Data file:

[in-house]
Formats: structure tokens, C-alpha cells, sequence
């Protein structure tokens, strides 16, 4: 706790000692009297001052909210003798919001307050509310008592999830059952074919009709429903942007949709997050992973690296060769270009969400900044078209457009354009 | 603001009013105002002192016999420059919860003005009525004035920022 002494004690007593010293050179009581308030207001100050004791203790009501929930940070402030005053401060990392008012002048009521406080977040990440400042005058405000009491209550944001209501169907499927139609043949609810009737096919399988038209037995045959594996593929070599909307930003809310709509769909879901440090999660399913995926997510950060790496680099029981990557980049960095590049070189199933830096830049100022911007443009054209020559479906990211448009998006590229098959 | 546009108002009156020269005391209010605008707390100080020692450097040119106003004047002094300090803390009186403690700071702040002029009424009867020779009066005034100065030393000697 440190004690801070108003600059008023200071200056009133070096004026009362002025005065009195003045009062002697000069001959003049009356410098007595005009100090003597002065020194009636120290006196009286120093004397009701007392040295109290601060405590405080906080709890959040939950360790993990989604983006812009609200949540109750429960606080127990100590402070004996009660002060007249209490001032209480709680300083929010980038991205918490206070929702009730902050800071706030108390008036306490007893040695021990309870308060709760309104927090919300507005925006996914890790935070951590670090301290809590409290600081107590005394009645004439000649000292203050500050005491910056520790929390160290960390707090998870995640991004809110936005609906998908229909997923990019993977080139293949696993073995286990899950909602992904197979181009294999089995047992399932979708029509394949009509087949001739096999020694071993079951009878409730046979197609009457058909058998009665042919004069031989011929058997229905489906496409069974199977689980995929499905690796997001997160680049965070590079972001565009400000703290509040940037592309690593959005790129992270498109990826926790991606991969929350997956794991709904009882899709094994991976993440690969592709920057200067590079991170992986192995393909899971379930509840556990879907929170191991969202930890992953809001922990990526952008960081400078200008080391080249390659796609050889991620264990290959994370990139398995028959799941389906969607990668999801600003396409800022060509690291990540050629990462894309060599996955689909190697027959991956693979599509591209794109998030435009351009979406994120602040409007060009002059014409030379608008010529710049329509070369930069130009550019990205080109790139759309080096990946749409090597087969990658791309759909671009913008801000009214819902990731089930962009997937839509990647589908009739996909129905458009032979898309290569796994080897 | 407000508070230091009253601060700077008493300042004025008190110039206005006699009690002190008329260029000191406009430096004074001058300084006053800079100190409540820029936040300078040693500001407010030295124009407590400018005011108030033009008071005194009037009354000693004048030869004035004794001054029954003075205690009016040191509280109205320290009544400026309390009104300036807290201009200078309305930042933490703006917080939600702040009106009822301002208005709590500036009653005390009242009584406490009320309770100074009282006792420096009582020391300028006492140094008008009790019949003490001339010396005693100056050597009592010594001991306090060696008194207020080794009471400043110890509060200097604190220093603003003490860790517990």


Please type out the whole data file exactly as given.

[in-house]
Formats: structure tokens, C-alpha cells, sequence
């Protein structure tokens, strides 16, 4: 706790000692009297001052909210003798919001307050509310008592999830059952074919009709429903942007949709997050992973690296060769270009969400900044078209457009354009 | 603001009013105002002192016999420059919860003005009525004035920022 002494004690007593010293050179009581308030207001100050004791203790009501929930940070402030005053401060990392008012002048009521406080977040990440400042005058405000009491209550944001209501169907499927139609043949609810009737096919399988038209037995045959594996593929070599909307930003809310709509769909879901440090999660399913995926997510950060790496680099029981990557980049960095590049070189199933830096830049100022911007443009054209020559479906990211448009998006590229098959 | 546009108002009156020269005391209010605008707390100080020692450097040119106003004047002094300090803390009186403690700071702040002029009424009867020779009066005034100065030393000697 440190004690801070108003600059008023200071200056009133070096004026009362002025005065009195003045009062002697000069001959003049009356410098007595005009100090003597002065020194009636120290006196009286120093004397009701007392040295109290601060405590405080906080709890959040939950360790993990989604983006812009609200949540109750429960606080127990100590402070004996009660002060007249209490001032209480709680300083929010980038991205918490206070929702009730902050800071706030108390008036306490007893040695021990309870308060709760309104927090919300507005925006996914890790935070951590670090301290809590409290600081107590005394009645004439000649000292203050500050005491910056520790929390160290960390707090998870995640991004809110936005609906998908229909997923990019993977080139293949696993073995286990899950909602992904197979181009294999089995047992399932979708029509394949009509087949001739096999020694071993079951009878409730046979197609009457058909058998009665042919004069031989011929058997229905489906496409069974199977689980995929499905690796997001997160680049965070590079972001565009400000703290509040940037592309690593959005790129992270498109990826926790991606991969929350997956794991709904009882899709094994991976993440690969592709920057200067590079991170992986192995393909899971379930509840556990879907929170191991969202930890992953809001922990990526952008960081400078200008080391080249390659796609050889991620264990290959994370990139398995028959799941389906969607990668999801600003396409800022060509690291990540050629990462894309060599996955689909190697027959991956693979599509591209794109998030435009351009979406994120602040409007060009002059014409030379608008010529710049329509070369930069130009550019990205080109790139759309080096990946749409090597087969990658791309759909671009913008801000009214819902990731089930962009997937839509990647589908009739996909129905458009032979898309290569796994080897 | 407000508070230091009253601060700077008493300042004025008190110039206005006699009690002190008329260029000191406009430096004074001058300084006053800079100190409540820029936040300078040693500001407010030295124009407590400018005011108030033009008071005194009037009354000693004048030869004035004794001054029954003075205690009016040191509280109205320290009544400026309390009104300036807290201009200078309305930042933490703006917080939600702040009106009822301002208005709590500036009653005390009242009584406490009320309770100074009282006792420096009582020391300028006492140094008008009790019949003490001339010396005693100056050597009592010594001991306090060696008194207020080794009471400043110890509060200097604190220093603003003490860790517990």